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Metadata for text 132
No. words in text52037
Title Co-chruinneach dh’Orain Thaghte Ghaeleach, nach robh riamh ann an Clo-buala
Author N/A
Editor Mac Intoisich, Donncha
Date Of Edition 1831
Date Of Language 1800-1849
Publisher (‘Printed by’) John Elder
Place Published Edinburgh
Volume N/A
Location National and academic libraries
Link Digital version created by National Library of Scotland
Download File PDF / plain text 
Geographical Origins Perthshire
Register Literature, Verse
Alternative Author Name N/A
Manuscript Or Edition Ed.
Size And Condition 17.7cm x 10.6cm
Short Title Co-chruinneach Dh'Orain Thaghte Ghaelach
Reference Details NLS: T.85.e
Number Of Pages 214
Gaelic Text By N/A
Illustrator N/A
Social Context Most of the songs in this volume were composed by Margaret MacGregor, Duncan MacGregor, and Anna Gobha (Margaret’s daughter). Cameron (1891, pp. 168-69) says of Margaret MacGregor that Bu nighean i do Pharra mòr Mac-griogair, bh’ ann an Camuseireachd-mor ’am Braigh-Raineach. Phos i Dònull ruadh Gobha ’an Ach-an-ruidhe, agus bha ceathrar theaghlach aca a thainig gu aois. Theasg Mairearad mu 1820. The compiler of this collection was Duncan MacIntosh (Donnacha Gobha). Margaret MacGregor was his grandfather’s second wife. According to Cameron, Rugadh Donnacha anns an Tulaich ’an gleann-eireachdidh mu 1806. Phos e te mhuinntir Shiorrachd Rois, theasd e ’n Dnneidinn [sic] mu 1846 (1891, p. 165).
Contents This volume begins with a short address To The Public (p. iii) by the editor, which states that ‘The following songs are chiefly the composition of Margaret M‘Gregor, wife of Donald Gow, Auchinrie, Parish of Blair-Athol; and of Duncan M‘Gregor, Braes of Foss; accompanied by a few more ancient and modern songs, never before in print; carefully collected from the most authentic oral sources, and now for the first time offered to the Public’. It is signed and dated as follows: Duncan MacKintosh, Edinburgh, August, 1831. There follows a Clar Inseadh (pp. iv-vi).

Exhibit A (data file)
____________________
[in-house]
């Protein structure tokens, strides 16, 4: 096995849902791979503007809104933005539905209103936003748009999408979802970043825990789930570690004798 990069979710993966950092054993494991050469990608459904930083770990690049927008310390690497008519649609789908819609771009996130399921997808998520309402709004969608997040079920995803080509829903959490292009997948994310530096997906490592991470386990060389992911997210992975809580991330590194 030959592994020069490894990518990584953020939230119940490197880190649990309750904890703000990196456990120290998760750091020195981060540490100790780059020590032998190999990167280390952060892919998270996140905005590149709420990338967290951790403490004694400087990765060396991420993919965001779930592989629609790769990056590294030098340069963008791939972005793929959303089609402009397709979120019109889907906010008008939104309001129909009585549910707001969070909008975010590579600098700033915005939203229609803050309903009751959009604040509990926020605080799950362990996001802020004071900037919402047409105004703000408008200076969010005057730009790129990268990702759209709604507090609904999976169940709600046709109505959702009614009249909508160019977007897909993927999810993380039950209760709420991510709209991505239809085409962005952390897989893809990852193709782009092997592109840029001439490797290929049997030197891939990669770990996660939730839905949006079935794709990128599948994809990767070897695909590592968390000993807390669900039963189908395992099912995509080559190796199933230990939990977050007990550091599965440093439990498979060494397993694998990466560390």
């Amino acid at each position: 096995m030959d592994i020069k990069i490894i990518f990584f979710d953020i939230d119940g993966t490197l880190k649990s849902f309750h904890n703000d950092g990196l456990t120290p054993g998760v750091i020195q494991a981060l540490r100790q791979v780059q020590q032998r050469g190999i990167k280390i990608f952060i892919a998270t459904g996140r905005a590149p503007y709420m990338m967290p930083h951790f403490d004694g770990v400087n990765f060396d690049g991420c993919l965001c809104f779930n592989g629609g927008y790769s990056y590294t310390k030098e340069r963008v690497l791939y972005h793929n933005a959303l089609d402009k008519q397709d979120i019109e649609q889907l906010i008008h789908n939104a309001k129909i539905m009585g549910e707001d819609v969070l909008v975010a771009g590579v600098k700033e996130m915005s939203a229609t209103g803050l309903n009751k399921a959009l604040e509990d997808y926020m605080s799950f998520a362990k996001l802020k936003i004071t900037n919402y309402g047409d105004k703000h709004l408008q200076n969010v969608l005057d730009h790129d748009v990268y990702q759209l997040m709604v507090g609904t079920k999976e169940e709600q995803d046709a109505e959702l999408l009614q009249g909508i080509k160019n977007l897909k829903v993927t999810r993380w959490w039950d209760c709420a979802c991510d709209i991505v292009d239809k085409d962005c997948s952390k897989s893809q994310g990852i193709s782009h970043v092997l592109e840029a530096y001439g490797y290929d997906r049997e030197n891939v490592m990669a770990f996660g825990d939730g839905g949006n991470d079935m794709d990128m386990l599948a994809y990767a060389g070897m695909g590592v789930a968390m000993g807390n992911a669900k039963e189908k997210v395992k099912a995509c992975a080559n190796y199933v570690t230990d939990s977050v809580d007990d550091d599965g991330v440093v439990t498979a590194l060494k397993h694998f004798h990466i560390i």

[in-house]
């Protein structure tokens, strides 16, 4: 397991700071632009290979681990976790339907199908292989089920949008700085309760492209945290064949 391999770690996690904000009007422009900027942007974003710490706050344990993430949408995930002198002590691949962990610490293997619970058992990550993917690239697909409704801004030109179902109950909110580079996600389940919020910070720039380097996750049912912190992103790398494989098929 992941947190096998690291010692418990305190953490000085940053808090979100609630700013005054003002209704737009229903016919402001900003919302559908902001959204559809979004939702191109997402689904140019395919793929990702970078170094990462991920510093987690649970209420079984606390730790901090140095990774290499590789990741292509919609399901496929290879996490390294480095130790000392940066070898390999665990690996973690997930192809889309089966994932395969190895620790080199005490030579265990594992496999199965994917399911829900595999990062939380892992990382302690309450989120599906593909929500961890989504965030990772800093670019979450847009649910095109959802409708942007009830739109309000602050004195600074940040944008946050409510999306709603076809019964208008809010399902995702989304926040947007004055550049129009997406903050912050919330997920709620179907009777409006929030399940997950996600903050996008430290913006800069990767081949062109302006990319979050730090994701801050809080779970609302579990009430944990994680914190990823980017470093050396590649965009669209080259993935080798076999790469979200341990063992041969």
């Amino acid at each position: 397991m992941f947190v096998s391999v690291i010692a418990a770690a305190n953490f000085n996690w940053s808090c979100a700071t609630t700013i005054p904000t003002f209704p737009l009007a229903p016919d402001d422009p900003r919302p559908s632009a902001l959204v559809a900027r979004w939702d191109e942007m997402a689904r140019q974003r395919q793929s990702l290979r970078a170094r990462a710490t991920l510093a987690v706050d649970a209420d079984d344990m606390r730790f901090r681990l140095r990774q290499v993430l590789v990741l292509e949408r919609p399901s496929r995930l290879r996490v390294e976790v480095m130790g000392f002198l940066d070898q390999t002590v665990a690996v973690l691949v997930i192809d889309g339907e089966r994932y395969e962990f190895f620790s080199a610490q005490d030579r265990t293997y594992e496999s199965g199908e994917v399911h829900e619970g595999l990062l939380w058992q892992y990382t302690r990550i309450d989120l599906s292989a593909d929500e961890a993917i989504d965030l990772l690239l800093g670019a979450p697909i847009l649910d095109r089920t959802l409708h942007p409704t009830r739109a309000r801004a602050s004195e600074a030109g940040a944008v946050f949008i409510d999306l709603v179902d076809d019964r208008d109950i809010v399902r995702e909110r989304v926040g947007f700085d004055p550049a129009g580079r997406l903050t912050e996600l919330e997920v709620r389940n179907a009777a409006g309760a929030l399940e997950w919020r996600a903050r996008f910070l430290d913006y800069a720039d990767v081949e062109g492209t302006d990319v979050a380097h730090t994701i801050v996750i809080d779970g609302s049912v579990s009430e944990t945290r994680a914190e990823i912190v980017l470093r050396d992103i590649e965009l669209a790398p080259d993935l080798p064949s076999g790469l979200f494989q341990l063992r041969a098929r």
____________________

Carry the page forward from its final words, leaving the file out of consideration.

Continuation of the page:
The main body of the text contains 72 poems by various authors, mostly by Mairiread Ghrigarach, Donnach Grigarach, and Anna Ghobh. There are also poems by Calum Mac a Phearsain, Tearlach Mor Robastan, and Pegi Stiuard, and poems by a number of unnamed authors.
Sources
Language This text contains poems on various subjects, including warfare, clan matters, praise, love, religion, and local events. The style of the poems varies according to the author. The songs in this text contain excellent examples of Perthshire Gaelic lexis and morphology, in addition to phonological features embedded in the orthography.

A number of the songs relate to war and warfare in the late eighteenth and early nineteenth centuries. Margaret MacGregor had two brothers who were fighting in America, and she composed a number of songs for or about them, such as Oran le mairiread ghrigarach do bhrathrean bha an cog America (pp. 3-7), which includes the following lines: ‘’S fhad n uine coig bliadhna. \ S tha e nis le riadh ann, \ On a thoisich mia thlachd, \ Bha righ Deorsa cho dioltach, \ Tagra coir air na criochan, \ Mar chaidh ordach a riamh dha, \ S fhad a beo e ma s diolair dha an t eanmheach’ (p. 6). In Oran … do dhiain Stiuart ann blar an athal (pp. 40-44) Margaret comments: ‘Bha righ seamas a h ochd ann \ B aobhar fortain duibh fein e, \ Ged d chaill sibh an cuilodair \ S mor an dosguinn a dheirich’ (p. 41). Later in the poem she asserts: ‘Thig Diuc Athal sa chuirt leat, \ Le eich shunndach a shreuna, \ S thig a apuin ic iain Stiuard, \ Bratach dhubhailt na n eighte iad. \\ Bidh Iarla Bhoid leat air thoiseach, \ Mar ri bhrosnich s cha ghann iad, \ Agus Stuiart Mac Choinnich …’ (p. 41). In Oran … do chornail Alastair Robastan tighearna shruain (pp. 53-55), Margaret expresses the following judgement: ‘Ma bha foill amorfhear [sic, for a Morfhear] Deorsa, \ S gu ba deoin leis e thac[h]airt, \ S cuis eagail ro mhor dha, \ Mar robh e an toir air a cheartas, \ Bha coig cularan siol ann, \ Chuidh n ordugh fo m brataich \ S gun aon duine na choir dhiu, \ Nuair a thoisich am batail’ (p. 53).

In Oran … do brath rean [sic, for braithrean] bha an cog America (pp. 12-15), Margaret MacGregor expresses her sorrow at not being a man and able to join her brothers: ‘Struagh nach mis thachair, \ Bhi m dhuine tapi treubhach. \ S gu m feuchinn pairt na chaireachd, \ Tha m falach ann m chreubhaig’ (p. 14). As it is, however: ‘On thachair dhomh bhi m bhoireannach, \ Nach ura mi so dhianamh, \ S fheudar dhomh tre bhanalas, \ Bhi fanachd ann m righeachd’ (ibid.). Her inner suffering is also expressed in Oran … do anna a nioghan (pp. 25-27), which concludes pessimistically: ‘Cha neil ann san t shaoghal so, \ Ach truailieachd [sic] is caochlaiteachd, \ Gur mor an t aobhar greadhnachais, \ Do neach a chaochlais og ann’ (p. 27).